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Russia’s coronavirus rush A hurried end to Moscow’s quarantine makes another COVID-19 wave a near certainty

Source: Meduza
Pavel Golovkin / AP / Scanpix / LETA

On June 9, Moscow lifted many of its most severe quarantine restrictions implemented to curb the spread of coronavirus. Many of the remaining limits on ordinary life — such as indoor cafe and restaurant service — will expire in just more than a week. This abrupt policy shift, rolled out shortly before a July 1 nationwide plebiscite on constitutional amendments (including reforms that could extend Vladimir Putin’s presidency to 2036), puts the Russian capital in a small group of large cities that have abandoned major containment measures before overcoming their coronavirus outbreaks. The spread of coronavirus peaked in Moscow and several other cities across the country back in mid-May, but infection rates have “stalled” at this level. Based on Meduza’s calculations, the capital remains Russia’s COVID-19 epicenter and still has hundreds of thousands of “active cases” — infected people who are capable of spreading the disease. Will Russia’s hurried containment exit lead to a new wave of infections? Scientific models used to predict the path of coronavirus say this is a near certainty. 

A lot of the world was on lockdown. Now various countries are lifting restrictions. How is the shift in Russia any different?

Russia’s containment measures were effective in April, but that effectiveness collapsed in May. As a result, the country failed to reduce its coronavirus outbreak to the level Europe considers sufficient for lifting restrictions on movement and social interactions.

The data modeled below come from the Oxford COVID-19 Government Response Tracker, which “systematically collects information on several different common policy responses that governments have taken to respond to the pandemic on 17 indicators, such as school closures and travel restrictions.” Russia ostensibly made a relatively longer and stricter commitment to containment measures than many European states.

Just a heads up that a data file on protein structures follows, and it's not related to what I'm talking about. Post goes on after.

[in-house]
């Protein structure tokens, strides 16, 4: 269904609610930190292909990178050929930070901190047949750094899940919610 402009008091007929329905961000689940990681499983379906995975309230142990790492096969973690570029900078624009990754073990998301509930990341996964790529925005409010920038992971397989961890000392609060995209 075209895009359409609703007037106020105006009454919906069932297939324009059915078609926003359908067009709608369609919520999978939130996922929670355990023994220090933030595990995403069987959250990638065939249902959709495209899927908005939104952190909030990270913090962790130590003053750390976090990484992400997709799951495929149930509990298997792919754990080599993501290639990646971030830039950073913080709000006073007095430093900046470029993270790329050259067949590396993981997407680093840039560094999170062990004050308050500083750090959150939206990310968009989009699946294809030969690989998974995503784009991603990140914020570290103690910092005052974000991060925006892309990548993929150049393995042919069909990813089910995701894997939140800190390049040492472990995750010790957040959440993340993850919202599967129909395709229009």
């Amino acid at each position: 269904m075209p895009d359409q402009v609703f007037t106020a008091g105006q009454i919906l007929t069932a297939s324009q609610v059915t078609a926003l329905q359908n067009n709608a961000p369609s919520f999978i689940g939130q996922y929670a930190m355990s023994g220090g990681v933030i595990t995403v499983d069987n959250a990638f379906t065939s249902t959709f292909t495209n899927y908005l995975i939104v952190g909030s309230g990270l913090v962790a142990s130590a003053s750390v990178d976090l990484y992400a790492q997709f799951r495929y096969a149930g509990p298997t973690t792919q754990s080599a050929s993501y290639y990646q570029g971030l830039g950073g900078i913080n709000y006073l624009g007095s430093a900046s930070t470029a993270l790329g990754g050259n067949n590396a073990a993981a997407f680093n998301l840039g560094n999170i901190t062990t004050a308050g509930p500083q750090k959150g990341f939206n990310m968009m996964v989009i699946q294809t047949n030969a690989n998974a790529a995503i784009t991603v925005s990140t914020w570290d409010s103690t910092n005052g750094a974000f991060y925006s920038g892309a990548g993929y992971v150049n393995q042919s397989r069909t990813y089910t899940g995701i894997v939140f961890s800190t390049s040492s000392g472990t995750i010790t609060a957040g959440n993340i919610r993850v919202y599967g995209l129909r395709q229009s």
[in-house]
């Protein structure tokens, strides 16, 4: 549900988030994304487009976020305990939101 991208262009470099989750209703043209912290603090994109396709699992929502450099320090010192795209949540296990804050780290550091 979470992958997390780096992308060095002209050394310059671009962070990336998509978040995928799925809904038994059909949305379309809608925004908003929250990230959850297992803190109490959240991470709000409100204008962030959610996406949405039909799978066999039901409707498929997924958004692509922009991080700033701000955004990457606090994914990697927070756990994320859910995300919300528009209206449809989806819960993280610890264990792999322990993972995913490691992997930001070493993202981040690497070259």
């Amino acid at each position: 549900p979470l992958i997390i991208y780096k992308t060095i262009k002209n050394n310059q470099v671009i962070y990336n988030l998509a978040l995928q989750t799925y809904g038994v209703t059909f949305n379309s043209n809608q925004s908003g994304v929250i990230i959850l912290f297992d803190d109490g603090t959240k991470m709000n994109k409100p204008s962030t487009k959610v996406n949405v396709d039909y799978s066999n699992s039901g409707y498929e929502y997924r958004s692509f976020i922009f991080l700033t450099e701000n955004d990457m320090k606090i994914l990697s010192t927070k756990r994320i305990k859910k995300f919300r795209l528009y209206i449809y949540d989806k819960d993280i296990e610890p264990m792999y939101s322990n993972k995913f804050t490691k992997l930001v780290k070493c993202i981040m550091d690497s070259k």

Researchers at Oxford found that the only area where Russia lagged behind developed European countries in its response to coronavirus was in social assistance to struggling laborers. This shortcoming may have contributed to Russia’s containment problems in May.

On June 8, researchers at the Imperial College London released a study showing that deaths caused by the coronavirus plummet roughly three weeks after recorded mobility falls at least 68 percent according to pre-pandemic Apple Maps data (or 59 percent according to Google Maps). Only Switzerland, Sweden, and Great Britain have apparently managed to keep COVID-19 in check, despite never crossing this threshold in reduced mobility.

Russia’s strict containment measures managed to reduce mobility in April by at least 68 percent, but mobility started rising above the threshold again in May, despite the fact that restrictions on movement remained in place for several weeks. In other words, Russia’s quarantine remained in place, but compliance deteriorated. As a result, the country never turned the corner: Moscow’s outbreak peaked in mid-May and deaths peaked in early June, but figures didn’t fall to the levels recorded elsewhere in Europe.

Why didn’t quarantine work in Russia?

Compliance with containment measures relies on the logical coherence of these measures, the public’s trust in the authorities’ actions, and the authorities’ ability to mitigate the costs of quarantine for the public. The Russian authorities ultimately failed to convince people on these fronts. 

Are there any “rules” about when to start lifting containment measures?

No, there’s only common sense. From the perspective of policymakers in Europe, where scientists spent a long time publicly debating plans to begin a phased withdrawal from quarantine, Moscow’s decision to resume many normal operations looks premature and extremely dangerous. Developing countries outside the West have admittedly sought to lift restrictions earlier than in Europe, but none of these states has gone about it as hurriedly as Russia. 

According to Germany’s leading coronavirus expert, Christian Drosten, COVID-19’s actual transmission rate (Rt) should fall to 0.3, before decision makers begin lifting containment measures against the disease. In other words, the number of patients must plummet and social contact has to decline to the point that the average carrier infects far fewer than one other person while recovering from the virus.